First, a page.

Notice how Mr. Cain implies that it was “not insufficiently high tax rates” that was the problem back then, or today. That’s a double negative, but doesn’t Mr. Cain’s statement refute his own plan? If tax rates are not the problem today, but rather excessive government spending, then why are we even talking about a 9-9-9 Plan? A few month’s ago, conservatives were in unity behind a platform of not raising the Bush tax rates, and reducing government spending. Yesterday it was, “We don’t have a revenue problem; we have a spending problem.” But now, suddenly, it seems that many conservatives believe that all of our problems can be solved through Mr. Cain’s proposed wealth displacement. So does Mr. Cain’s plan balance the federal budget? Will it fix Social Security and Medicare’s solvency issues? If the answer is no, then what is the point?
Laffer’s curve - In the 1981 Act, Reagan cut the top tax rate from 70% to 50%, and closed many loopholes. He didn’t propose cutting the top rate to 9% and adding a 9% national sales tax. Reagan later raised the bottom rate from 0% to 15%, and cut the top rate down to 28%. But his plan was reasonable, while Cain's proposition is extreme. On its own merits, the 9-9-9 Plan is extreme enough to fall off the other end of Laffer’s curve. Laffer defined a sweet spot somewhere in the middle - as when tax rates are too high, tax revenues decrease, and when tax rates are too low, tax revenues decrease, but when tax rates are just right, revenues will increase. But I believe that Cain's plan overshoots the sweet spot by a long shot. In other words, if Reagan Era tax rates were the mark, and I believe that they were, then why not just bring them back?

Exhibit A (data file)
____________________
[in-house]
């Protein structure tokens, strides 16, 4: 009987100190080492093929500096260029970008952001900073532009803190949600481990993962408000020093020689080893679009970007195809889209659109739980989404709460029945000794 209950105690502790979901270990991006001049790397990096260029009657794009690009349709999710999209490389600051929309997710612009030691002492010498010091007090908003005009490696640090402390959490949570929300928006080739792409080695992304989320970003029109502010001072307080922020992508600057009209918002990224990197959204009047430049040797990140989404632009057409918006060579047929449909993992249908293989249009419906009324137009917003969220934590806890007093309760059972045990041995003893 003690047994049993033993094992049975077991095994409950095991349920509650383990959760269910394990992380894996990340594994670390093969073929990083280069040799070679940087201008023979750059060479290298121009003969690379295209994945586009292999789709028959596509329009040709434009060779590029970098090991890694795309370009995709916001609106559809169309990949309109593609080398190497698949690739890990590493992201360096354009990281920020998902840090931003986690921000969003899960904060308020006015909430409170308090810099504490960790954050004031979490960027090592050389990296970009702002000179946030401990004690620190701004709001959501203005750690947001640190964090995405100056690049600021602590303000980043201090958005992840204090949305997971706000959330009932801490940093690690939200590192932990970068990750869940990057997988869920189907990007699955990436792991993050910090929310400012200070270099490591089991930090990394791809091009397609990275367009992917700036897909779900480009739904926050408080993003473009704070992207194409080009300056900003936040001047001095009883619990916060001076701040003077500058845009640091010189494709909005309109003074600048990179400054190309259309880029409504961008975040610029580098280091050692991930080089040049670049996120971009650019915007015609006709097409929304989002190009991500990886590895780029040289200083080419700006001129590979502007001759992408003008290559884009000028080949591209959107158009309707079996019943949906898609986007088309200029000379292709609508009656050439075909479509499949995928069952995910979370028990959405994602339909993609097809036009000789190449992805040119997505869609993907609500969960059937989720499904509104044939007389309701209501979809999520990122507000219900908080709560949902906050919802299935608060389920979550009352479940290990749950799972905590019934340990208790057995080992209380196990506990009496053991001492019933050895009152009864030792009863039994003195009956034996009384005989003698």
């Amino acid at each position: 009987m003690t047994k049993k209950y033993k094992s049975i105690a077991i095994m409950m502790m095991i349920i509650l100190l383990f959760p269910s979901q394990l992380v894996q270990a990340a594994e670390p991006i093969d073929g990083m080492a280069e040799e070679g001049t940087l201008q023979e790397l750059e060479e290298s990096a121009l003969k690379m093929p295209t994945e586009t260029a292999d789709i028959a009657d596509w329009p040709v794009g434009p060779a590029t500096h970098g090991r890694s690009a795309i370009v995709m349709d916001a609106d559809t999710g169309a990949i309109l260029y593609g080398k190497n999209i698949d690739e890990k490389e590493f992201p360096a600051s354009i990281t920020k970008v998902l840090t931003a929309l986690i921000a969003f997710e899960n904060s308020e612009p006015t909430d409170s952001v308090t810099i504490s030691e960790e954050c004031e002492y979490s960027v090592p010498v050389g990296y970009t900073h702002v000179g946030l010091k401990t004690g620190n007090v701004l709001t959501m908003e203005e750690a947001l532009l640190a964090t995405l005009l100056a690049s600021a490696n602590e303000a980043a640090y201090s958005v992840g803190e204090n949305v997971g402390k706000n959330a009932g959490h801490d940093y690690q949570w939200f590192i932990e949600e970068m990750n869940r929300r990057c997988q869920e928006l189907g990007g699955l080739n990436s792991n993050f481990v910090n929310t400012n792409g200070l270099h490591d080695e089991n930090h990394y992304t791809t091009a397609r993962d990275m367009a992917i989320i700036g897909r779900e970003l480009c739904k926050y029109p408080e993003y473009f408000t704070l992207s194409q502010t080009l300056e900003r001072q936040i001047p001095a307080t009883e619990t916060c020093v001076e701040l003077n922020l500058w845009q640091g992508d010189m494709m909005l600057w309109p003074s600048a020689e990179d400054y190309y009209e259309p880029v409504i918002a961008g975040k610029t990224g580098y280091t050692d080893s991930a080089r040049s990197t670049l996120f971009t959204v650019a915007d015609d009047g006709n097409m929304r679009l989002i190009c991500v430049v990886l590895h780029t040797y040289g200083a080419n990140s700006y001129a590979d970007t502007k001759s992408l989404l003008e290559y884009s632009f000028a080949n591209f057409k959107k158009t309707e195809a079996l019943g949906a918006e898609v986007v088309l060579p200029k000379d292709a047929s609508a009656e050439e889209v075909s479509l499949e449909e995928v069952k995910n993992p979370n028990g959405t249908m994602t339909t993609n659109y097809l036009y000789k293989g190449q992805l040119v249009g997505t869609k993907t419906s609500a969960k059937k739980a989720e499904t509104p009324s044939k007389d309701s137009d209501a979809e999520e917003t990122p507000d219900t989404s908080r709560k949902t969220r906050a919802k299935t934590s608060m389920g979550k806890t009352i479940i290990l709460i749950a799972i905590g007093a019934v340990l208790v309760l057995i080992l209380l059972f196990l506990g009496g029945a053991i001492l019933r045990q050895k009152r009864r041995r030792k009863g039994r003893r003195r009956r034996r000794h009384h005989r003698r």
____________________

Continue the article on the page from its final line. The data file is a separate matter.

Policies have consequences - The 999-Plan will create a host of unintended social problems which naturally occur on the other end of Laffer’s curve. Giving average tax cuts of $487,300 to 95% of people making over $1 million per year, and increasing the tax burden on the working poor and middle-class, solves nothing. Yes I am a conservative, and if you don’t believe it then read the rest of my blog. I’m not too sure how to classify Mr. Cain’s 9-9-9 Plan, but from my point of view, 9-9-9 is not a conservative plan, and not something that conservatives should even be considering. Had Mr. Cain not risked his entire campaign upon this flimsy reed; he might have had my support. But even if Herman Cain is somehow able to win the Republican Party nomination, I’ll be casting my vote for the first viable 3rd party candidate.